Conclusion

The use of gel test has increased the number of antibodies detected. The accuracy (i.e. the proportion of both true positives and true negatives) of agglutination test to detect presence or absence of alloantibodies was found to be 88.3%. Although there are no false positive samples, the false negative rate reached 77.8%. Although agglutination test reduces transfusion reactions, transfusion of agglutination test negative blood can still induce post-transfusion reactions. Therefore, screening for unexpected antibodies using Immuno-Diffusion microtyping system should be part of all pre-transfusion testing.

 

 

References:

1. Landsteiner K, Wiener AS. An agglutinable factor in human blood recognized by immune sera for rhesus blood. Proc Soc Exp Biol Med. 1940;43:223.

2. Castro O, Sandler SG, Houston-Yu P et al. Predicting the effect of transfusing only phenotype-matched RBCs to patients with sickle cell disease: theoretical and practical implications. Transfusion 2002;42:684-90.

3. Rosse WF, Gallagher D, Kinney TR et al. Cooperative Study of Sickle Cell Disease. Transfusion and alloimmunization in sickle cell disease.Blood 1990; 76: 1431-1437.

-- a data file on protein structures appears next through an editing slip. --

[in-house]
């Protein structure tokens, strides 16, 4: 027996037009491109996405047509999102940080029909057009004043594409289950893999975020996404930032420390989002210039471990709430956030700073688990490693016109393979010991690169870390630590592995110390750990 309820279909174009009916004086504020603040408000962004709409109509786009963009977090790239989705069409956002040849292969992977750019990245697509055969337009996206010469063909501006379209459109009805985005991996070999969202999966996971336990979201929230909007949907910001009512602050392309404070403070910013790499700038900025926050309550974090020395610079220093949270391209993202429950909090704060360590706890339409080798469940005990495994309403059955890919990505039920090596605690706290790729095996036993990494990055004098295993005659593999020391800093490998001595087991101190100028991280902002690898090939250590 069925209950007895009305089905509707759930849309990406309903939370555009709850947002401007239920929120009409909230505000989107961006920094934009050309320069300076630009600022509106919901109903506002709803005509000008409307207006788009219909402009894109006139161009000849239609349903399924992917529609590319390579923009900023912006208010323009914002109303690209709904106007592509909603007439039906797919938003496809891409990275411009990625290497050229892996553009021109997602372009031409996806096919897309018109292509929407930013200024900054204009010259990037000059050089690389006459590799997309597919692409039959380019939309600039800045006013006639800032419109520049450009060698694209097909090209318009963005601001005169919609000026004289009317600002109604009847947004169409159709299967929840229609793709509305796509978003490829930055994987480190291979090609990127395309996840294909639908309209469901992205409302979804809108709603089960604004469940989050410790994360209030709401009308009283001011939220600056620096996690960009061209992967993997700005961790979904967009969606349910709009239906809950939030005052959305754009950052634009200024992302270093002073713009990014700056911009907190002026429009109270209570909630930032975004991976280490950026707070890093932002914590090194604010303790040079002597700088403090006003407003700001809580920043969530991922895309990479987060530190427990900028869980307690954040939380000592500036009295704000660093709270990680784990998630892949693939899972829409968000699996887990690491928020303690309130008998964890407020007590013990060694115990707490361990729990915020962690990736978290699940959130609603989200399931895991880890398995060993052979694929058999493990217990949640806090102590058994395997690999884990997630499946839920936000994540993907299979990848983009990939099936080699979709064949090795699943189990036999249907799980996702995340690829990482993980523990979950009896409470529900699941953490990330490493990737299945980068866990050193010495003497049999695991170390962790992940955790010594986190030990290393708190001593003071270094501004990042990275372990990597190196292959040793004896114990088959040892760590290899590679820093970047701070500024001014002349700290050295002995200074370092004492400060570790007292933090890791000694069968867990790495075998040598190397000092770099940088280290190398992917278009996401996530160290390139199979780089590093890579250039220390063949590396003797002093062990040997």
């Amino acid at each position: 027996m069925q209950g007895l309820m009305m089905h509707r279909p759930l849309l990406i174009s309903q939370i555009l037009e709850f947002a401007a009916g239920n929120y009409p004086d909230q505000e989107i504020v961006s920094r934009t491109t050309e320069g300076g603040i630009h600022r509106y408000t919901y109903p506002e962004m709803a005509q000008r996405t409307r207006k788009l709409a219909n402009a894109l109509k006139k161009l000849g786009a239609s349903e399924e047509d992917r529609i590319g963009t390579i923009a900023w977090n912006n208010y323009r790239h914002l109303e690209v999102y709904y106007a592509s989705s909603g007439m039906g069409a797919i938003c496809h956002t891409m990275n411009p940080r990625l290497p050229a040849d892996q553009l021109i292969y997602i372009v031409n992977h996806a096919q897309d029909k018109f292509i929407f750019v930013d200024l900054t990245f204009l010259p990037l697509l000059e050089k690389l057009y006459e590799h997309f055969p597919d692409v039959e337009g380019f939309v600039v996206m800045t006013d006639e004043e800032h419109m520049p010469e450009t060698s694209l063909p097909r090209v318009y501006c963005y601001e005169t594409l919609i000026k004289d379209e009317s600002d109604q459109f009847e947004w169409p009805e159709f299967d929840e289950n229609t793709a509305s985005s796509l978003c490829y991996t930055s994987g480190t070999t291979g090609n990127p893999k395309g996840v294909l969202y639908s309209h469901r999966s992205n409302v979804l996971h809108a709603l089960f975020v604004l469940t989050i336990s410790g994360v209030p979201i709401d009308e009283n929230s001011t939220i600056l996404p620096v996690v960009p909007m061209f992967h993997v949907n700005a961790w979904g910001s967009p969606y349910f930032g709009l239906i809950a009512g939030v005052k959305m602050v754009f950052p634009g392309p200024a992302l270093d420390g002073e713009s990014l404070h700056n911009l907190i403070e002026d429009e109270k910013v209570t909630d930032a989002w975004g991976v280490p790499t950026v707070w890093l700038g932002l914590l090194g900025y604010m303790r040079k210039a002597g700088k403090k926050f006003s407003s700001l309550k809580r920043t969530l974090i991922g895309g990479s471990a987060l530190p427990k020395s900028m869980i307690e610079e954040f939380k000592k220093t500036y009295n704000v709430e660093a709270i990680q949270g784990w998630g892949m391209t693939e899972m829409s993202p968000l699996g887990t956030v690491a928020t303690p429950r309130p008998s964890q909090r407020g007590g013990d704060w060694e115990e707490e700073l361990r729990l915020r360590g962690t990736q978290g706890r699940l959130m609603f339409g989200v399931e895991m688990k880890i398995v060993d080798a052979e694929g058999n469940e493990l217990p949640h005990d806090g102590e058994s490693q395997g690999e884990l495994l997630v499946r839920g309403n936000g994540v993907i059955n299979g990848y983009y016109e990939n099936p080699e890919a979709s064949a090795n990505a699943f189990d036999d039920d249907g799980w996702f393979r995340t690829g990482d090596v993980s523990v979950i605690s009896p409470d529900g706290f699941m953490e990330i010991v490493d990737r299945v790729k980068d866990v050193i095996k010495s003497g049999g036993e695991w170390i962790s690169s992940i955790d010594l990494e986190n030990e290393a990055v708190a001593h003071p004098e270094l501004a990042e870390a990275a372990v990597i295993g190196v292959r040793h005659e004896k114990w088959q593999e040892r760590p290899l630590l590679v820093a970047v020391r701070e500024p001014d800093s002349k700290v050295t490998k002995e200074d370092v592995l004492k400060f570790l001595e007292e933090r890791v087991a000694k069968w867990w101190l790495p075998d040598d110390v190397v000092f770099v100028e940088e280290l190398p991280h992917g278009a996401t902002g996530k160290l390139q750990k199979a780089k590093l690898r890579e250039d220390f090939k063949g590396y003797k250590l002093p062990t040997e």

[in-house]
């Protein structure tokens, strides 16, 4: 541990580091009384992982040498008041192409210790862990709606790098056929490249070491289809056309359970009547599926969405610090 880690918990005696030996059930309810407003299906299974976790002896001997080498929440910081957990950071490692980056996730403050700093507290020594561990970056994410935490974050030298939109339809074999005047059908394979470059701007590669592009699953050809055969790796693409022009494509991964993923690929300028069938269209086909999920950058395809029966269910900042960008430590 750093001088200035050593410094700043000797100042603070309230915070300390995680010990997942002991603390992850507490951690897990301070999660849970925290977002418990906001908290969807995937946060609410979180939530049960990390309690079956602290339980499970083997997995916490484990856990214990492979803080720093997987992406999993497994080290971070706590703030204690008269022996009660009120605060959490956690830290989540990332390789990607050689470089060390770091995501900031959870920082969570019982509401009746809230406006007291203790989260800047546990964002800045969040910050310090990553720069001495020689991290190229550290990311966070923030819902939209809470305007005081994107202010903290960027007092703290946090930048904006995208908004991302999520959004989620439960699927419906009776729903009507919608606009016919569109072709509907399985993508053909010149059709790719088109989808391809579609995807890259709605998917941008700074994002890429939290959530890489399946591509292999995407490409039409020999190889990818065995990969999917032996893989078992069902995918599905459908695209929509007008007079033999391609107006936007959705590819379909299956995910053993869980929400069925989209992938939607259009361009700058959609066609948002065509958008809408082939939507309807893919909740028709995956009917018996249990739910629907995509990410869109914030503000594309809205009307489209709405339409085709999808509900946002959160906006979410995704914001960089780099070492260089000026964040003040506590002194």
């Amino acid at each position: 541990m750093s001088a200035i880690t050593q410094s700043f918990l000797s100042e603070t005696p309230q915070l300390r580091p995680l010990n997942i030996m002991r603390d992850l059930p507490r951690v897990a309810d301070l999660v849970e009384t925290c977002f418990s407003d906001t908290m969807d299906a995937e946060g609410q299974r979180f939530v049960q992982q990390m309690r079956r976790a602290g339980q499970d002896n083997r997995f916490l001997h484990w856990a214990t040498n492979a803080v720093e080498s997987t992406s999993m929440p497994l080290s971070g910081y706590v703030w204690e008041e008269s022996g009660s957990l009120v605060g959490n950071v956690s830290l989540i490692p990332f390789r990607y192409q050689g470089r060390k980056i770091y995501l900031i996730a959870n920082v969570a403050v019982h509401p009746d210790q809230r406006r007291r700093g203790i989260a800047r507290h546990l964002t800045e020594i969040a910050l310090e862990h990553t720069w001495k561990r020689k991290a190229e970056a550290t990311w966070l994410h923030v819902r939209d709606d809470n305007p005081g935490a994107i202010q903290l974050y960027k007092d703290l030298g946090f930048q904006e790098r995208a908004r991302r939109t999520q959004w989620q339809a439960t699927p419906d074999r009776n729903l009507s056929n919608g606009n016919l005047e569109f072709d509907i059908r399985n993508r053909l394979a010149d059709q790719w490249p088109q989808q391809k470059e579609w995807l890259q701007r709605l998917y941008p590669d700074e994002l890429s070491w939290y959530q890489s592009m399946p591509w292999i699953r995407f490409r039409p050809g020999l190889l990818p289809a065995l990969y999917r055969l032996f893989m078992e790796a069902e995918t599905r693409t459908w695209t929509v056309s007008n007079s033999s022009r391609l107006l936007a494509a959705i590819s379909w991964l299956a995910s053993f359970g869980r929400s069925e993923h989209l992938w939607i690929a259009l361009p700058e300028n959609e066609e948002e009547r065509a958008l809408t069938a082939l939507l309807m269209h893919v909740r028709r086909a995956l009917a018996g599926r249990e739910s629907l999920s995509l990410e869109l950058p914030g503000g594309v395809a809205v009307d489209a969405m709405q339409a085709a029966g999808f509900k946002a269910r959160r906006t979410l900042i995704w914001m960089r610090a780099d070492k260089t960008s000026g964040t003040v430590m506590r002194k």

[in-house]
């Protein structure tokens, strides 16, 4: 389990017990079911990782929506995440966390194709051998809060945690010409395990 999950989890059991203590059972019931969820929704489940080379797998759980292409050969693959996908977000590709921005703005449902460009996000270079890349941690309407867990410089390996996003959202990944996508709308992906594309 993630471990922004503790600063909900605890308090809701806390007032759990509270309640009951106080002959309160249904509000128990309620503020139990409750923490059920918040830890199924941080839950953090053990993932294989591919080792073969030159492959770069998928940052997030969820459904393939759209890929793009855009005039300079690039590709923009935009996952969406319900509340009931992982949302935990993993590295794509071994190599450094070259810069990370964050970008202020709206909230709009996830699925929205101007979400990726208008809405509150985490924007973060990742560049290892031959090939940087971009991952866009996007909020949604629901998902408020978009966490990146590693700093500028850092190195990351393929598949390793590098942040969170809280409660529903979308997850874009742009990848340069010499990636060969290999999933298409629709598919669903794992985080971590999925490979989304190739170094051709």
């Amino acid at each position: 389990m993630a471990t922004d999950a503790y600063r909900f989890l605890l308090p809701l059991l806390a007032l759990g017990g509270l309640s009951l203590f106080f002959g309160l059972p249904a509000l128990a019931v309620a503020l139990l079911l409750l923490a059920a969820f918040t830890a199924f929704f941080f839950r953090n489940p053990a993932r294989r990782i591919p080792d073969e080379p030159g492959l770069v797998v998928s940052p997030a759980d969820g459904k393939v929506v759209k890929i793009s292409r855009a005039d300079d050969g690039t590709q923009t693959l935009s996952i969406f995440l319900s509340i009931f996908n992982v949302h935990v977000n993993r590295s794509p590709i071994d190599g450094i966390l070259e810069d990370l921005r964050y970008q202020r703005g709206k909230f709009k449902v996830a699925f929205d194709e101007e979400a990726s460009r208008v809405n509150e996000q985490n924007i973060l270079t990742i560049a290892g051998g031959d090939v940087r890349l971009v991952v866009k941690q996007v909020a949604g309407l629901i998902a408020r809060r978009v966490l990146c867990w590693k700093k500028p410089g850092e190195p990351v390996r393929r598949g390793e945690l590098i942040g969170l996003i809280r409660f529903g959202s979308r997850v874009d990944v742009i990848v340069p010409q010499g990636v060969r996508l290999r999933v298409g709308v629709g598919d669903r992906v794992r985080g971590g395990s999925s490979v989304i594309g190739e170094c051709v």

4. Davies SC & Harewood MR. Blood transfusion in sickle cell disease. Blood Reviews 1997; 11: 57-71.

5. Vichinsky E, Earles A, Johnson R et al.  Alloimmunization in sickle cell anemia and transfusion of racially unmatched blood. N Engl J Med.1990; 322 : 1617 –1621.

6. Aygun B, Padmanabham S, Paley C et al.  Clinical significance of RBC alloantibodies and autoantibodies in sickle cell patients who received transfusions. Transfusion.2002; 42 :37 –43.

7. Syed SK, Sears DA, Werch JB et al.  Case reports: delayed hemolytic transfusion reaction in sickle cell disease. Am J Med Sci 1996; 312:175-81.

8. Noizat-Pirenne F, Lee K, Pennec PY et al. Rare RHCE phenotypes in black individuals of Afro-Caribbean origin: identification and transfusion safety. Blood 2002; 100:4223-31.